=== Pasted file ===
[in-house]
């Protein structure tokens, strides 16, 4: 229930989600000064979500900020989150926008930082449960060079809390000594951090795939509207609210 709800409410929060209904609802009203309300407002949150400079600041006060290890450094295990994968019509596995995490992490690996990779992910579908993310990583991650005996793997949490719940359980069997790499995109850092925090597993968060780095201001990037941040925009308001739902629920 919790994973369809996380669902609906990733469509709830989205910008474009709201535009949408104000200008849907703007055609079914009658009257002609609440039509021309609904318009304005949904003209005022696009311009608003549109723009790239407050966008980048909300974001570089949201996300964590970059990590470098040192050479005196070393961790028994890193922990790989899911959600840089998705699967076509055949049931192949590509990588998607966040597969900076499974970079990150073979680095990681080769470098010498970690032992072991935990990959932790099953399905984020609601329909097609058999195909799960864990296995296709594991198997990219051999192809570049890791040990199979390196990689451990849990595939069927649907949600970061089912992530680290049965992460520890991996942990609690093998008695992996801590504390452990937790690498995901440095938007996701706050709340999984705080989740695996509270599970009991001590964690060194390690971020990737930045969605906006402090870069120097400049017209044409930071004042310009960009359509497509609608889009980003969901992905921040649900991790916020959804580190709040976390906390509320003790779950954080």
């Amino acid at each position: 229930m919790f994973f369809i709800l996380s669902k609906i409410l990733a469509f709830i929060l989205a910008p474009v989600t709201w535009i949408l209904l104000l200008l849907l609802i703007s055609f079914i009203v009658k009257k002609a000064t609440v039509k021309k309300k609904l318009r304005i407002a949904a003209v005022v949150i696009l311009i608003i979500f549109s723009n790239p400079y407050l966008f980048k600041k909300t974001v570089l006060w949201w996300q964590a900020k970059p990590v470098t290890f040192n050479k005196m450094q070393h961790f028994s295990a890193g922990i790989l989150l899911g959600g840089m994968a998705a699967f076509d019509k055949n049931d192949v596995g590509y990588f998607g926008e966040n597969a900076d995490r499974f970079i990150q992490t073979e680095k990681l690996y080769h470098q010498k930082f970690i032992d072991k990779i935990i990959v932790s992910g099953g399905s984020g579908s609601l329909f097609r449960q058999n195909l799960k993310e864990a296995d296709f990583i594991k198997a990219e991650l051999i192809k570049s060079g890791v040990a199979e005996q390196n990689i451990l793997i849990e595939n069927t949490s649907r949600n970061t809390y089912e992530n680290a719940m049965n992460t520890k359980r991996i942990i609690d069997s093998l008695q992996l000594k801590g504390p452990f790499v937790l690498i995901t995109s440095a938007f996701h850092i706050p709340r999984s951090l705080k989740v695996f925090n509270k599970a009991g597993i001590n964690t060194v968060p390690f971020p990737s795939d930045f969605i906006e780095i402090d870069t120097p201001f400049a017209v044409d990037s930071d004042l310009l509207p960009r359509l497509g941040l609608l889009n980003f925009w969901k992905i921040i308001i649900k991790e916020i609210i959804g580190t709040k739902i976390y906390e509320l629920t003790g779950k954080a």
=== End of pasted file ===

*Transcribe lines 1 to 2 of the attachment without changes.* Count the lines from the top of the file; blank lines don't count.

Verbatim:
[in-house]
């Protein structure tokens, strides 16, 4: 229930989600000064979500900020989150926008930082449960060079809390000594951090795939509207609210 709800409410929060209904609802009203309300407002949150400079600041006060290890450094295990994968019509596995995490992490690996990779992910579908993310990583991650005996793997949490719940359980069997790499995109850092925090597993968060780095201001990037941040925009308001739902629920 919790994973369809996380669902609906990733469509709830989205910008474009709201535009949408104000200008849907703007055609079914009658009257002609609440039509021309609904318009304005949904003209005022696009311009608003549109723009790239407050966008980048909300974001570089949201996300964590970059990590470098040192050479005196070393961790028994890193922990790989899911959600840089998705699967076509055949049931192949590509990588998607966040597969900076499974970079990150073979680095990681080769470098010498970690032992072991935990990959932790099953399905984020609601329909097609058999195909799960864990296995296709594991198997990219051999192809570049890791040990199979390196990689451990849990595939069927649907949600970061089912992530680290049965992460520890991996942990609690093998008695992996801590504390452990937790690498995901440095938007996701706050709340999984705080989740695996509270599970009991001590964690060194390690971020990737930045969605906006402090870069120097400049017209044409930071004042310009960009359509497509609608889009980003969901992905921040649900991790916020959804580190709040976390906390509320003790779950954080």